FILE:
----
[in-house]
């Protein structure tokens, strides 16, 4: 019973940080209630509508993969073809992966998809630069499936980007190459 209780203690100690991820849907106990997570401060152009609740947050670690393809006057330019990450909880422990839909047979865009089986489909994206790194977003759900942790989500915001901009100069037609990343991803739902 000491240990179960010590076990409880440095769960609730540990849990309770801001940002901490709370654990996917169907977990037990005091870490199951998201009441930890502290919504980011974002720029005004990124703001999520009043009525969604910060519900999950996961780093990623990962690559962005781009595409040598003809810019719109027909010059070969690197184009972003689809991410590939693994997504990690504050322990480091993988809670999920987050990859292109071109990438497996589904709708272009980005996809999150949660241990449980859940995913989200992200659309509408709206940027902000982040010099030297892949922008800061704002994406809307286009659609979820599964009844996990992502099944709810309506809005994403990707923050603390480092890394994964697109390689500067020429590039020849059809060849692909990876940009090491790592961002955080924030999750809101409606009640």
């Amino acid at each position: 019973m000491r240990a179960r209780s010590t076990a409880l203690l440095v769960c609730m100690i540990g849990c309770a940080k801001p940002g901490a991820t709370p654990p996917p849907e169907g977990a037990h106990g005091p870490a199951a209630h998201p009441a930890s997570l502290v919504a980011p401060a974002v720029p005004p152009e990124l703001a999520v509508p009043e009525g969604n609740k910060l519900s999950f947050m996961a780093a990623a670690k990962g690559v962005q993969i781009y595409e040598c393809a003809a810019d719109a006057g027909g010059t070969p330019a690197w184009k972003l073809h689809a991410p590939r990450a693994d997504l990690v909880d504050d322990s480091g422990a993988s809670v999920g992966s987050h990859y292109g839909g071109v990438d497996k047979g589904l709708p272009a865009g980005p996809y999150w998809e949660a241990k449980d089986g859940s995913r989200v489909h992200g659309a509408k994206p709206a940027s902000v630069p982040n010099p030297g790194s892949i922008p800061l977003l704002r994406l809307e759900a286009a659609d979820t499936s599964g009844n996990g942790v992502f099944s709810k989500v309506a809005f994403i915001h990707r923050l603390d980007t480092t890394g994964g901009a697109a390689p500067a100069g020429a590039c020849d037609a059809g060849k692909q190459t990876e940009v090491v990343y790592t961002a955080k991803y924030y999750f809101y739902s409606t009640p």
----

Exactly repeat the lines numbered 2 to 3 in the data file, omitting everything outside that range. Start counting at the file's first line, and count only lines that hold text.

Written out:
């Protein structure tokens, strides 16, 4: 019973940080209630509508993969073809992966998809630069499936980007190459 209780203690100690991820849907106990997570401060152009609740947050670690393809006057330019990450909880422990839909047979865009089986489909994206790194977003759900942790989500915001901009100069037609990343991803739902 000491240990179960010590076990409880440095769960609730540990849990309770801001940002901490709370654990996917169907977990037990005091870490199951998201009441930890502290919504980011974002720029005004990124703001999520009043009525969604910060519900999950996961780093990623990962690559962005781009595409040598003809810019719109027909010059070969690197184009972003689809991410590939693994997504990690504050322990480091993988809670999920987050990859292109071109990438497996589904709708272009980005996809999150949660241990449980859940995913989200992200659309509408709206940027902000982040010099030297892949922008800061704002994406809307286009659609979820599964009844996990992502099944709810309506809005994403990707923050603390480092890394994964697109390689500067020429590039020849059809060849692909990876940009090491790592961002955080924030999750809101409606009640």
């Amino acid at each position: 019973m000491r240990a179960r209780s010590t076990a409880l203690l440095v769960c609730m100690i540990g849990c309770a940080k801001p940002g901490a991820t709370p654990p996917p849907e169907g977990a037990h106990g005091p870490a199951a209630h998201p009441a930890s997570l502290v919504a980011p401060a974002v720029p005004p152009e990124l703001a999520v509508p009043e009525g969604n609740k910060l519900s999950f947050m996961a780093a990623a670690k990962g690559v962005q993969i781009y595409e040598c393809a003809a810019d719109a006057g027909g010059t070969p330019a690197w184009k972003l073809h689809a991410p590939r990450a693994d997504l990690v909880d504050d322990s480091g422990a993988s809670v999920g992966s987050h990859y292109g839909g071109v990438d497996k047979g589904l709708p272009a865009g980005p996809y999150w998809e949660a241990k449980d089986g859940s995913r989200v489909h992200g659309a509408k994206p709206a940027s902000v630069p982040n010099p030297g790194s892949i922008p800061l977003l704002r994406l809307e759900a286009a659609d979820t499936s599964g009844n996990g942790v992502f099944s709810k989500v309506a809005f994403i915001h990707r923050l603390d980007t480092t890394g994964g901009a697109a390689p500067a100069g020429a590039c020849d037609a059809g060849k692909q190459t990876e940009v090491v990343y790592t961002a955080k991803y924030y999750f809101y739902s409606t009640p």